Being a musician in a non-musician world

arts_struggle of being a musicianQuick PSA on the struggles musicians face

By Julie Wright, Contributor

Being a part of the music scene in Vancouver is a very positive experience. I’ve met good friends and made interesting acquaintances through music. When I find out someone I’ve just met is a musician, we immediately have a stronger connection. I find musicians also get a lot of respect from the non-musical crowd because the crowd can appreciate the time and effort we dedicate to our craft. What most of the non-musician population doesn’t realize, however, is that being a musician can be very awkward and uncomfortable at times, whether playing, transporting, or talking to people about instruments.

During a series of online interviews with the Other Press, high school and university musicians revealed some of the not-so-glamorous aspects of their musical lives, such as the many annoyances of public transit, physical exhaustion from instruments, and the struggle to keep all of one’s music together during an outdoor gig.

One issue the musicians said they often deal with is the struggle of carrying multiple instruments at one time.

Lorynne Machado, described the awkwardness of “being 5’1” and carrying three instruments as you walk home, with a backpack that weighs a thousand pounds from the music you have, and getting weird looks from all the strangers who probably feel bad for you.”

Annaliese Meyer said she has been stuck “carrying a tuba, trombone, and baritone through Sun Peaks—while carrying music.”

A lot of the musicians also shared anecdotes about the inconvenience of transporting instruments on public transit.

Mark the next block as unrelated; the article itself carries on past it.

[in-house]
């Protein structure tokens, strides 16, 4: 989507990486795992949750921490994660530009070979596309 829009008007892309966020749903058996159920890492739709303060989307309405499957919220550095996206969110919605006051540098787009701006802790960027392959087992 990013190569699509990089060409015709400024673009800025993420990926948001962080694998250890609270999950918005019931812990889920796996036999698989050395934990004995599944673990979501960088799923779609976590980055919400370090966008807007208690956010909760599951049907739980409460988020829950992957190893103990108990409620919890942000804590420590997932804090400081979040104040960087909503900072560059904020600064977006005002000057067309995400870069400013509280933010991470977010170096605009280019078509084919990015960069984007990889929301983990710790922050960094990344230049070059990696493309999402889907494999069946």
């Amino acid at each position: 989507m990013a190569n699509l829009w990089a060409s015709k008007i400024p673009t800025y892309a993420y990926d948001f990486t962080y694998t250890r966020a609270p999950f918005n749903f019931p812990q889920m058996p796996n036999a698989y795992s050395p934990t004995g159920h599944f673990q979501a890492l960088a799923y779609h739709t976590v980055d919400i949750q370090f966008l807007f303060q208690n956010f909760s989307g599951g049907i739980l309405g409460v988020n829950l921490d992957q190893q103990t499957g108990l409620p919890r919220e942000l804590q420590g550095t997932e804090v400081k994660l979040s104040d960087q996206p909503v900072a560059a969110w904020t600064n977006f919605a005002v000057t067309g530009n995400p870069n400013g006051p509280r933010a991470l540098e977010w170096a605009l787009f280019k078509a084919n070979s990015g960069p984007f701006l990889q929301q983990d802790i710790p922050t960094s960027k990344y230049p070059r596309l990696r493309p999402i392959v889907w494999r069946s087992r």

“To carry two clarinets, a bass clarinet, a bass clarinet stand, a suit, dress shoes, and an umbrella to a concert hall an hour away by [transit] is definitely not fun. And people think the lives of classical musicians are fancy,” said Seok-Hee Jang.

“Sitting in the middle back seat on the bus with your case in front of you, then the bus comes to a sudden stop and you trip over and literally somersault down the aisle,” said Meyer.

Trisha Caccione said she was not allowed to board the bus because “the ‘large black box’ I was carrying was not safe for other passengers.”

Kedean Varga got “glares from the driver because my instrument is too big to carry but not too big to not be allowed.”

In my personal experience, I’ve encountered situations on the bus where the driver has told me my tuba is “just too big” or I’ve been caught behind slow walkers who don’t understand how cumbersome it is to walk with a large instrument and how my one goal is to get to my destination and put this heavy box down.

Hopefully these struggles have given you a glimpse of the complex world of musicians and allowed you to sympathize with us, the musicians living in a non-musician world.